Simple actions like laughing or playing can supercharge our relationshipsand help us lead more emotionally rich and balanced lives.
We’ve rounded up 5 short TED talks that explain the science behind these actions and inspire us to practice them more often.
“Thank you” is something we say often, but not enough. In fact, we tend to say it more frequently in casual encounters at the supermarket checkout than to the people in our lives who we’re truly grateful for.
In this short but sweet talk, Dr. Laura Trice shows us how a simple act of gratitude can make our friendships stronger, and why we shouldn’t be afraid to ask for thanks when we need it ourselves.
How many bars of chocolate do you have to eat to replicate the same amount of brain stimulation as a smile? According to this talk from Ron Gutman, you’ll need to get through about 2000 bars of the stuff, but you probably won’t feel too good about yourself afterwards!
A simple smile can do a world of good for our emotional well-being, and doing it on a regular basis can improve our lives in more ways than you think.
Thanks to the internet, we can send a message to anyone anywhere in the world instantly. But we rarely focus on the writing and the person we’re writing for.
Hannah Brencher argues that we need to write more letters in our lives because words speak louder when they are written thoughtfully and intentionally on a simple piece of paper. It can be as simple as leaving little notes for those around us, or as complex as a written correspondence with a distant friend halfway across the country: the result is still the same – we develop stronger, deeper and more meaningful connections.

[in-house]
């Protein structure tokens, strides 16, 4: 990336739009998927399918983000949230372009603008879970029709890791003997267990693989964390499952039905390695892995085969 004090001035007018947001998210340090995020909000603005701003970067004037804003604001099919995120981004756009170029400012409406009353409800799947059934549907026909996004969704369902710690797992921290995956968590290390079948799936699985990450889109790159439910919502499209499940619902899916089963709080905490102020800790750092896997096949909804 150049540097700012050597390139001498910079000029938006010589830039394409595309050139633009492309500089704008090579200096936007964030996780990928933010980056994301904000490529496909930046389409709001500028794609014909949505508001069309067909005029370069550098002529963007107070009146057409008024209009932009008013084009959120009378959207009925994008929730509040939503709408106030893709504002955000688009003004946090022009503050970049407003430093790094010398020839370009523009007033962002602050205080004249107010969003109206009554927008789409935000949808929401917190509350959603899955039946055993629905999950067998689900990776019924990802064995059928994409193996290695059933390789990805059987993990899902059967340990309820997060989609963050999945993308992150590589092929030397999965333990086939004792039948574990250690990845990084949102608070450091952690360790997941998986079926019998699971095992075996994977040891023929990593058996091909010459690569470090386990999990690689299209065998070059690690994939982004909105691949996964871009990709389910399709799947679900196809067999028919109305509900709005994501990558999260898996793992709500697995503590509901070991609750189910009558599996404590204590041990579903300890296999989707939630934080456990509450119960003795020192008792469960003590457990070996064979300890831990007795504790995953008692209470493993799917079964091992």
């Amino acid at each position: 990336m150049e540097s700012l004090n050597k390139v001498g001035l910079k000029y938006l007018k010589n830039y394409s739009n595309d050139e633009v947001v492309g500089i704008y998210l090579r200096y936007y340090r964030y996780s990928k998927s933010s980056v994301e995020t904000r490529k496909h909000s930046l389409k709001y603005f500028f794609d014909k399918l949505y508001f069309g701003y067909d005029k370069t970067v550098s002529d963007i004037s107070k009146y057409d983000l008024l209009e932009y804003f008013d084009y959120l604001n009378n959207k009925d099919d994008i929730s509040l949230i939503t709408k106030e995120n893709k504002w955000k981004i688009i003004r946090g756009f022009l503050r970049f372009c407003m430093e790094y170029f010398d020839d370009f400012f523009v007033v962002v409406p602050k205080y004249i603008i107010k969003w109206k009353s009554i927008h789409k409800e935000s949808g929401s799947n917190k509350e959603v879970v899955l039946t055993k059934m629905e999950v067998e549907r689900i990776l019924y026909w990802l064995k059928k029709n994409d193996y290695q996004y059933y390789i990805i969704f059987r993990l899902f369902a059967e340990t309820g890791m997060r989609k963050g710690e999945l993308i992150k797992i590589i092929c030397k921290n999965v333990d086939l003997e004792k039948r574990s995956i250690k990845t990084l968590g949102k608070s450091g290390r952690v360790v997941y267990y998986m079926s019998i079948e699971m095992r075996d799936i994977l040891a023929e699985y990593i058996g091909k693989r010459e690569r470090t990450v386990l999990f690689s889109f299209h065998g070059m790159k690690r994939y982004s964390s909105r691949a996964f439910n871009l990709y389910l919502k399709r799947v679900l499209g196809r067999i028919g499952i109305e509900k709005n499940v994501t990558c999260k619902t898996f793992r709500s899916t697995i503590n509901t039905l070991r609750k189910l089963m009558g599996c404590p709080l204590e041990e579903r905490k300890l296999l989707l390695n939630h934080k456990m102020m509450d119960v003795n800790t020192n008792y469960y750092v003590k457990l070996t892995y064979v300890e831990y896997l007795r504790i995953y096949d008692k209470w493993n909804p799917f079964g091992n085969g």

Even if thumb wrestling isn’t your thing, you can still take something out of this fast-paced (and sometimes chaotic) presentation on how a simple game can create an atmosphere that makes connection easy.
In this TED talk, Jane McGonigal literally shows us how playfulness can transform our relationships, and inspires us to welcome in a little more fun into our lives.
Laughing is one of our most primitive expressions, and we use it in so many different ways we almost take it for granted. The power of laughter can turn a bad situation on its head and bring even the most stressful situations under control, but this can sometimes be forgotten when things become serious.
Neuroscientist Sophie Scott uses her great British sense of humor to teach us some interesting facts about laughter, and makes the case for creating more of it in our lives. By doing so, we can regulate our emotions, make and maintain our social bonds, and have fun in the process.